If you don't get killed, you'll be fine
(January 30, 1968 Saigon time)
On the day before Tet, Tran Van De prayed to the dead of his family, the many centuries dead and the newly dead, with an intensity he had not for many years. Then he drove the Embassy car five blocks to the auto shop on Phan Thanh Gian Street. Mme. Phe was out back, talking to Bay Tuyen and another man. He waved to them, called out to her in English, “Fill er up,” and borrowed a Honda scooter by the yellow door; faster maneuvering through traffic, and no unwanted attention. In the New Market people browsed heaps of fresh vegetables, selecting fresh zong leaves. His mother would be cooking banh chung. There were more dusty Hondas like his than usual in-city and fewer soldiers. More Hondas, fewer Saigon soldiers, the small significant signs. He arrived at the shop at De Tham and Tran Hung Dao Streets at 8 sharp as the elder Ameen unlocked the door from inside. De’s reflection from without superimposed itself for a moment on the Indian man within, then the door opened and there was only Ameen, perfectly neat, perfectly on time.
“Welcome, De,” he said, and stepped aside. “A creative Tet to you.” Already, the testing use of the unexpected word. “Your family is well?”
“As always, thank you.” De hated the smell of Indian incense, had never dared ask if Ameen disliked the incenses of Vietnam. An interesting cultural question not worth bringing up. He laid two packets of American Express checques, a bank deposit receipt, and a brick of Military Payment Certificates on the counter. Ameen checked the amounts, made no remark as to the amount of money involved, not high for a commercial transaction, but high for De, even on Embassy paydays, when he handled transformations of certain paychecks at the black market rate, or special days about which nothing was said, but this was so much greater than normal and Ameen the elder was so silent in gesture that De took notice, filed it for future reference, if there were a future.
If there were a future. De, you have fallen into American despair.
“Mr. De,” Ameen said, stacking bundles of piastres, “There has been an incident on the docks.” Stacking green fifties.
“Of what kind?”
“A Conex of MVPs.”
“When did this happen?”
“An entire Conex. Two days ago.”
“That’s a big deal.”
Ameen stopped his hands from stacking, clasped them. “I thought,” he said, “that you at the [a glottal click at the roof of his mouth] Embassy might have news.”
“I am but a poor”
“Chauffeur.” Ameen usually let him finish his ritual disclaimer. Not today. “Whoever has that Conex commands respect. The exchange rate would reflect that respect.”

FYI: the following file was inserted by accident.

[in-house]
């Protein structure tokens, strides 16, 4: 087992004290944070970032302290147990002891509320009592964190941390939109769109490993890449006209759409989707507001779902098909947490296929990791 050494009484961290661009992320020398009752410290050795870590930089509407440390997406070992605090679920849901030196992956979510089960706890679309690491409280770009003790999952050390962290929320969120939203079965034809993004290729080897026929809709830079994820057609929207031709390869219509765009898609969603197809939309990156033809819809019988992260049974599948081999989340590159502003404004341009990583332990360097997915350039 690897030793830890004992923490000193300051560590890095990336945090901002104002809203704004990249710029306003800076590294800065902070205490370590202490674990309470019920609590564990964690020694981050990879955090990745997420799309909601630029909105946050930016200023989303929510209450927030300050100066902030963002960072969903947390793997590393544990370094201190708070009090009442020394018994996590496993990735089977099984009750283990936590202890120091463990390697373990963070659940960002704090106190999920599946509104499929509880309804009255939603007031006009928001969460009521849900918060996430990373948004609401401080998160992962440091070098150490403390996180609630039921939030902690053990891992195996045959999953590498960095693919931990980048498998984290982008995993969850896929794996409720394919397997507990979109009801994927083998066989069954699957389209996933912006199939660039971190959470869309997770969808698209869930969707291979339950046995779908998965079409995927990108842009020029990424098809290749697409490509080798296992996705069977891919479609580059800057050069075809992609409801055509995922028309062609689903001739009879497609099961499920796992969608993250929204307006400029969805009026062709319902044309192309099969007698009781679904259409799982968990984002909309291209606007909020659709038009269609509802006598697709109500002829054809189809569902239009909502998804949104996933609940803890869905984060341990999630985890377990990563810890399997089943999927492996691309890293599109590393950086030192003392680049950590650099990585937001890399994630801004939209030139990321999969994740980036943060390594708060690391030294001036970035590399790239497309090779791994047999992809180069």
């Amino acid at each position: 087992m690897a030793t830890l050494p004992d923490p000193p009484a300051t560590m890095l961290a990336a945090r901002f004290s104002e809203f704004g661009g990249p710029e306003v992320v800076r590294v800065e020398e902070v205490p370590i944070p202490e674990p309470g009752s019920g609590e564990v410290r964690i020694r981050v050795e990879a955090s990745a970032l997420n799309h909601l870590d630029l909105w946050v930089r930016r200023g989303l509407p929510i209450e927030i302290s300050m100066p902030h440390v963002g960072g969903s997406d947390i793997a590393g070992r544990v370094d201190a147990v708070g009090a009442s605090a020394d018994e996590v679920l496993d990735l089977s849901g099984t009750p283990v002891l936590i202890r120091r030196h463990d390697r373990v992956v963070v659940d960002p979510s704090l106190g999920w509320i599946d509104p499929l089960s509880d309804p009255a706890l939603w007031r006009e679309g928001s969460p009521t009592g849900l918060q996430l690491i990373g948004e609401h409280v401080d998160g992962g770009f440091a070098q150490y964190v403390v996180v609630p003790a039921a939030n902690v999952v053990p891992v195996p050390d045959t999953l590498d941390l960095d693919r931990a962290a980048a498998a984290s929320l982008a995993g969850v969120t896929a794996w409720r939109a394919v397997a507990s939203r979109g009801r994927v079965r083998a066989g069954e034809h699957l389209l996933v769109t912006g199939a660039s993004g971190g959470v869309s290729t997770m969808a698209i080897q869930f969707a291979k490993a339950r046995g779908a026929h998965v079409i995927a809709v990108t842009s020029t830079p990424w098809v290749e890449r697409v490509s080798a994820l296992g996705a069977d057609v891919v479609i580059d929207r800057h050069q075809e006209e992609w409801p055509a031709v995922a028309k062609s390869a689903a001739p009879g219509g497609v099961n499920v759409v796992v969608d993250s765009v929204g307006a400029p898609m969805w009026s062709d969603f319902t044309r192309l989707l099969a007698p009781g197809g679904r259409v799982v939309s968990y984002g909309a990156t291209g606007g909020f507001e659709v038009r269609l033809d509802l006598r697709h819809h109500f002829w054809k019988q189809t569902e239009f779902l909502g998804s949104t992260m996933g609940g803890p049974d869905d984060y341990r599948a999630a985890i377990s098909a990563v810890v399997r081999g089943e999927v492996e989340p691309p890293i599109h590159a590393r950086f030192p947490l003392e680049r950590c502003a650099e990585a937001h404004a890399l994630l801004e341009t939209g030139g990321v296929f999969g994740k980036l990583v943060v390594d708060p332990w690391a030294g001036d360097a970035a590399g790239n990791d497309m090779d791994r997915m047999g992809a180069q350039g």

“I’ll bet it’s in Cholon by now. The Chinese.”
“Yes, the Chinese. Should the [tongue-tick] Embassy wish, we have adequate channels.”
“That’s a shitload of money,” De said, referring either to the missing one-ton container of American military cash or to the money now pushed into his beaten leather satchel.
“Indeed. Have a constructive Tet.” Again the odd adjective. How dialectical of Ameen, the generous offer and threat, the intimation of knowledge and admission of ignorance in a single phrase. “There are more than the usual fireworks, it seems,” Ameen added.
“One might stay indoors. Thank you, Ameen.” De entered the street. Did he owe a useful millionaire a warning? He had given away nothing.
The day was bright. He sat on his Honda. A woman in an iridescent ao dai came from the shadows, crossed the sidewalk in front of him, a woman of such beauty he ached. He watched her across the street. His bones hurt. The sky was created to light her face. He might never sleep again, it occurred to him. Will all Saigon be like her someday? What a romantic thought. You are becoming American, De. Under this monument of trash is there an ancient Saigon to rise purified? Tomorrow there would be less of Saigon and more. Dialectics again. Well, it was a day for opposites. Elegance and terror. She walks in beauty like the night. There you go. The chamber of my heart trained and owned by the Americans. I should think, A girl so rare, of beauty by which citadels are stormed. He kicked the scooter into rasping life, jerked onto the street, got cursed by a pedicab driver, told him to fuck off in street Khmer.
Near Philco-Ford he pulled into an alley, not too far in, behind a pile of garbage taller than himself, the smell so strong it was like noise. A pallet of crushed cases of mayonnaise, Hellman’s Mayonnaise, leaking and festered. Mayonnaise, of course; someday perhaps a Saigon without. One revolution, please, hold the mayo. He transferred two bundles of piastres from the satchel to his pants pockets, smoothed his shirt out over the lumps. He figured by rough calculation they equalled the additional amount created (value added, that was the phrase) by the slightly higher exchange rate Ameen had used, no doubt to encourage De in the matter of the missing MPCs. A Conex-full. Boggles the math. Two Cowboys entered 20 feet away from a hidden door. De twisted the scooter around, gunned it out of the alley. Let’s avoid that irony, getting heisted the day before. It is by rich accident I have lived this long.
He asked for Minh at the Philco-Ford motor pool guard house. The guard said he’d been called away and would return ‘soon,’ which meant anything. De sat in the cab of the nearest truck, where he could keep an eye on the guard, whom he did not know, and smoked a cigarette. The sky was too large, too full of expanded possibilities. Brack and rot flowed from the river. A tune was in his head, had been all morning, like an odor you barely notice. Da da dee duuum. What was it? Da da dee duuum. Can’t buy me luuuv. The fuckin Beatles. Everybody tells me so. Lien and the kids: if they don’t get killed they’ll be fine. If they don’t get killed they’ll be fine. There’s a slogan. He imagined a red banner with gold letters flapping across Tuu Do Street: If you don’t get killed, you’ll be fine. Love, De. He rewrote the banner in his mind several times, once signed it Happy New Year, Uncle Ho.
He was not watchful; he missed Minh’s arrival at the gate, felt the step and sway on the passenger side of the truck, turned toward the man’s lean face as he opened the door. Minh slid in, gripped De’s right shoulder, smiled.